In an effort to understand the origin of systemic lupus erythematosus and why some patients present with more severe disease than others, Johns Hopkins Medicine researchers say they have identified a type of autoantibody that may worsen the condition and have also found how these autoantibodies originate. They say their findings have implications for biomarker testing in lupus and may help identify patients that need early and aggressive treatment.
Systemic lupus erythematosus (or SLE) is an autoimmune condition, meaning the body’s own antibodies that normally protect against pathogens attack healthy cells and proteins. These SLE antibodies can cause inflammation and damage across multiple organ systems.
Previously, researchers could not pinpoint why the severity of SLE is so varied among patients who have a type of antibody that attacks DNA, known as anti-DNA antibodies. In a report published in Nature Communications on March 20, investigators say these differences in SLE severity are due to a subset of anti-DNA antibodies attacking a crucial enzyme in the body called DNase1L3.
“Our findings provide a simple explanation for the differences of anti-DNA antibodies in SLE by demonstrating that some of these autoantibodies have multiple functions,” says corresponding author Felipe Andrade, M.D., Ph.D., an associate professor of medicine in the Division of Rheumatology at the Johns Hopkins University School of Medicine.
“This research may be the closest we’ve come to uncovering the root cause of anti-DNA antibodies,” adds Eduardo Gómez-Bañuelos, M.D., Ph.D., instructor of medicine Johns Hopkins University School of Medicine in the Division of Rheumatology, who is the first author in the manuscript.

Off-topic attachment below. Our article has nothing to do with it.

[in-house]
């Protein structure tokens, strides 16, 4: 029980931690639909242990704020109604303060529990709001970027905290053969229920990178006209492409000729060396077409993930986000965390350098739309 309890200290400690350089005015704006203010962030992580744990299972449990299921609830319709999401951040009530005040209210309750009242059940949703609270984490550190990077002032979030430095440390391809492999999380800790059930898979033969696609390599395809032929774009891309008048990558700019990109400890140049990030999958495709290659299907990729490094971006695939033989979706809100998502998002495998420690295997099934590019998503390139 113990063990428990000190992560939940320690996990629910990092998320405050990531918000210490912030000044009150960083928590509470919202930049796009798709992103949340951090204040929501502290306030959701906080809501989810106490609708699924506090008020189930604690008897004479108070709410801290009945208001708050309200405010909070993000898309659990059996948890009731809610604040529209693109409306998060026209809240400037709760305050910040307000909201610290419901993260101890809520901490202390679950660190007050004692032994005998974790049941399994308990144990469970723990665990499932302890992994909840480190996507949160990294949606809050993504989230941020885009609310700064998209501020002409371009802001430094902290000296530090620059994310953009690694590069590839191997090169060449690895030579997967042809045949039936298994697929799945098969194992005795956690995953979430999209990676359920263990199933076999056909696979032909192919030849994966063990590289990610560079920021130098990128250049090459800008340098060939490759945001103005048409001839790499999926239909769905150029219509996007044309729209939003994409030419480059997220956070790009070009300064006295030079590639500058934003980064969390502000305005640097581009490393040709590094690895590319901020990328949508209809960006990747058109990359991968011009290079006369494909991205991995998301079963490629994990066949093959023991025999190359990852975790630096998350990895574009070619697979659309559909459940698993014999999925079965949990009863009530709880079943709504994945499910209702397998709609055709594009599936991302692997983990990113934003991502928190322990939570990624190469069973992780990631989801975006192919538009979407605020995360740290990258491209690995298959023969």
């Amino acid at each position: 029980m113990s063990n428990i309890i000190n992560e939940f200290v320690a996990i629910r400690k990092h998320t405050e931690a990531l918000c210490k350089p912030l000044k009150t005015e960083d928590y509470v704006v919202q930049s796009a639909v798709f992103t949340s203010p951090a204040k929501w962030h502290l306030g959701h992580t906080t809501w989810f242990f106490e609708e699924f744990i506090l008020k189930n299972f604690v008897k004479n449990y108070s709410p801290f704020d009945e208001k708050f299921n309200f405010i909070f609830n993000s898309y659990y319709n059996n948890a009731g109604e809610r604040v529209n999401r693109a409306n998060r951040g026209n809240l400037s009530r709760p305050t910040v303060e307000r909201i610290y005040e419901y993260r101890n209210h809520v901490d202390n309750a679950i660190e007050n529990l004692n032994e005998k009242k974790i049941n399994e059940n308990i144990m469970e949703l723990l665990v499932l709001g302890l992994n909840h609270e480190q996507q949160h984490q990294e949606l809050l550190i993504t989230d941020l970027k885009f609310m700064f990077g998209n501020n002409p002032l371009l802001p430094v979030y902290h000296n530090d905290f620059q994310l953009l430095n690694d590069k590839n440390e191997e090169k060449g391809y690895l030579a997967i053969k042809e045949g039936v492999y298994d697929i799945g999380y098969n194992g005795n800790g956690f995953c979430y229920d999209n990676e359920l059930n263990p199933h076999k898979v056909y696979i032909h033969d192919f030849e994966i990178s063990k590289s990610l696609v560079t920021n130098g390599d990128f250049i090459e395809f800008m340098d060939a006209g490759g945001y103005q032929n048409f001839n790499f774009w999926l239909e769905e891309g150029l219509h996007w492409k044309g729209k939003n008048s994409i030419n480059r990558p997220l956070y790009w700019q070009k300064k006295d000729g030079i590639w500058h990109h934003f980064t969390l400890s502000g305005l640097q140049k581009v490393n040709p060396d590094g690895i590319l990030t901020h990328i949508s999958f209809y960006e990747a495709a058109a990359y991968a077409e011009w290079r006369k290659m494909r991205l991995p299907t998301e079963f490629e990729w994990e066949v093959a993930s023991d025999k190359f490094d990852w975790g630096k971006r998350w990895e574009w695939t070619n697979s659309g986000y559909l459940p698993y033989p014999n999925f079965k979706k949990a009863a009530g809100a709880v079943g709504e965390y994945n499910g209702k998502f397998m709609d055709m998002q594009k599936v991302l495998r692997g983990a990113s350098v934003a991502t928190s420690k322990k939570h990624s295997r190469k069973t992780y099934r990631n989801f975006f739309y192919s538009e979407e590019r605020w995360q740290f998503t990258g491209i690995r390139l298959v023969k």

Anti-DNA antibodies are a hallmark of patients with SLE. However, not all anti-DNA antibodies will cause disease, and their origin remains unknown. For this study, clues as to why this phenomenon occurs came from the discovery of a different antibody that attacks the enzyme DNase1L3. This enzyme helps clear DNA from dead cells, but when it is blocked by antibodies, DNA builds up in the body, causing inflammation. While studying these antibodies, researchers found that a subset of anti-DNase1L3 antibodies were also anti-DNA antibodies in patients with severe SLE.
To measure the association between anti-DNase1L3 and severe SLE, researchers analyzed the blood and serum samples from 158 patients with SLE and 62 people who don’t have lupus. They found that antibodies that attack DNase1L3 and DNA were both associated with high levels of illness. However, this association was only significant when the patients were positive for both antibodies, as opposed to those patients who only had one class of antibody.
Based on these findings, researchers also investigated the function and origin of these antibodies using molecular analysis. They were surprised to discover that antibodies previously thought to be specific to either DNA or DNase1L3 were actually a single antibody with the ability to attack both molecules. Andrade speculates that this unique type of antibody explains the differences in SLE severity observed in patients, and why patients that test positive for only one antibody may not experience severe SLE.
He says their findings also challenge the current theory that DNA itself causes the origination of anti-DNA antibodies. The team instead believes that a subset of anti-DNA antibodies arises from anti-DNase1L3 antibodies, and it acquires the additional ability to attack DNA as a result of antibody mutations.
“We hope these findings will improve ways of identifying patients with severe lupus and also help doctors choose appropriate treatments,” says Andrade. “This research may help uncover underlying mechanisms of lupus and why it affects patients differently.”